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music friday: the sex pistols

Last August, I reprinted an essay I wrote for Bad Subjects: "Oh Bondage Up Yours!" It included this early paragraph:

1977: While I'm browsing in Rather Ripped Records of Berkeley, the in-store stereo begins playing one of the most powerful pieces of rock and roll I have ever heard. I stand transfixed until the song is over; when it ends, I go up to the counter and ask the clerk, 'What WAS that?' He sneers at me with know-it-all superiority and says, 'The Sex Pistols.'

It was an excellent essay, if I do say so myself, discussing my life with the Sex Pistols (including seeing them in concert in 1978) and with punk in general. But there was one angle I don't think I've ever written about. The October 20, 1977 issue of Rolling Stone featured a cover story by Charles M. Young (who died a few years ago) that was extremely influential on me. It was called "A Report on the Sex Pistols: Rock is sick and living in London".

I was fascinated with this article. I don't remember if I read it before my visit to Rather Ripped ... probably yes, since my memory is that while I didn't recognize the song being played, when I was told it was the Sex Pistols, I knew who they were. Might have even thought, so that's what they sound like.

To set the article in context, the #1 album at the time was Rumours. The concerts I attended in 1977 included Dan Hicks, a Day on the Green show featuring Peter Frampton, Lynyrd Skynrd, Santana, and The Outlaws, and another headlined by Led Zeppelin (all before the article appeared), and the J. Geils Band and Rod Stewart in shows I saw after I read the article. Bruce Springsteen was already my favorite, but he had only put out three albums, and we'd only seen him twice.

It's hard to reconstruct what was so appealing about Young's article (and its subject matter). I think it was a combination of the sensationalism he described and my desire to participate in the punk culture (I was a 24-year-old factory worker). It's fun to read it now, and see references that would have meant nothing to me at the time (for instance, The Slits opened one show for the Pistols). Mostly, though, I can recall how exciting Young made a Sex Pistols concert seem:

At midnight, the Sex Pistols finally emerge from the dressing room. The crush around the foot-high stage is literally unbelievable and skirmishes with the security men immediately erupt. The ten-foot stacks of PA speakers are rocking back and forth and are dangerously close to toppling over....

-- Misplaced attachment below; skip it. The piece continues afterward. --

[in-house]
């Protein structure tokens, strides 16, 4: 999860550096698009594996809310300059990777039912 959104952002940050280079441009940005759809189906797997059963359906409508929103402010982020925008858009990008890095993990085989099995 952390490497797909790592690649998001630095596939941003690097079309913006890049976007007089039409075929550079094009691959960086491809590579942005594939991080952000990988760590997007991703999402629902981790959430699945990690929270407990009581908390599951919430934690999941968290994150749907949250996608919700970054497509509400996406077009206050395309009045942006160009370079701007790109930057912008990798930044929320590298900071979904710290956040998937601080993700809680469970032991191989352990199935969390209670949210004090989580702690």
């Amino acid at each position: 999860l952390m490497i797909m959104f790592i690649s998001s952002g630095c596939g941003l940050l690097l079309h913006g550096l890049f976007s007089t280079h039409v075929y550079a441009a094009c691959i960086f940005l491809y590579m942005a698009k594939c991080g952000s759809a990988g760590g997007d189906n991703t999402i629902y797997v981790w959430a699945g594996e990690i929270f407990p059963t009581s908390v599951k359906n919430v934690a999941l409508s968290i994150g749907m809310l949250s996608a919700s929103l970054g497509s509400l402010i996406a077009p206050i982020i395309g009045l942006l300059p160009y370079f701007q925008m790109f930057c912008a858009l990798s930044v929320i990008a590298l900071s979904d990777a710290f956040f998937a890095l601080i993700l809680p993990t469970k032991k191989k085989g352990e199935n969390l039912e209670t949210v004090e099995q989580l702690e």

Some kid has put his fist through one of the speakers and a few more have escaped the security men to stomp on wires and knock over electronic equipment. The song is barely intelligible over the explosions and spitting noises from shorts, just the way anarchy ought to sound. The crowd pogos frantically.... Still clad in his swastika T-shirt, Rotten is perhaps the most captivating performer I’ve ever seen. He really doesn’t do that much besides snarl and be hunch-backed; it’s the eyes that kill you. They don’t pierce, they bludgeon.

“You’re bustin’ up the PA,” he says, more as a statement of fact than alarm, after the song is over. “Do you want us to continue?”

Several burly roadies join the security men to form a solid wall in front of the band. Rotten is completely hidden from view, so he climbs on top of a monitor and grabs the mike in one hand and the ceiling with the other for balance. Someone in the balcony pours beer on him....

Grasping a profusely bleeding nose, a kid collapses at my feet. Another pogos with his pants down.... “No Fun” is the encore and, true to its title, blows out the entire PA.

I grab a poster ... and head for the dressing room. Uncool fan that I have become, I ask for autographs. Cook complies; Jones complies; Rotten complies; Vicious asks, “Why should I?”

“I don’t know,” I say. “I just wish you would. That was the most amazing show I’ve ever seen.”

Vicious thinks a moment and signs it. “Usually I don’t do this,” he says. “For some reason, I’m glad you liked it.”

The Sex Pistols concert I attended three months later is now famously considered to be awful, and the video footage agrees:

The band broke up the next day. I wrote about the concert in my "Oh Bondage" essay:

Surrounded by the largest display of public nihilism I had ever participated in ('real' or 'fake' seemed unimportant at the time), my thoughts kept going back to my children, not only my two-and-a-half year old son, but the daughter who it turned out was born the very next afternoon. Perhaps it was the thoughts of my daughter-to-be, but in the midst of all that spectacular malevolence, I was happy. To be a part of 5,000 people singing 'NO FUTURE!' in unison seemed somehow both the most negative and most positive statement possible. Camus once pointed out that to refuse suicide is to accept life; in refusing the future we had been offered, we were accepting something more unknown, more frightening, more wonderful.

Here is the video for their first single, "Anarchy in the U.K.":

For a couple of decades, I could say I'd been to the last Sex Pistols concert, but in 1996, they went on the first of several intermittent reunion shows, thus ending my bragging rights. Here's "Anarchy" in 2007: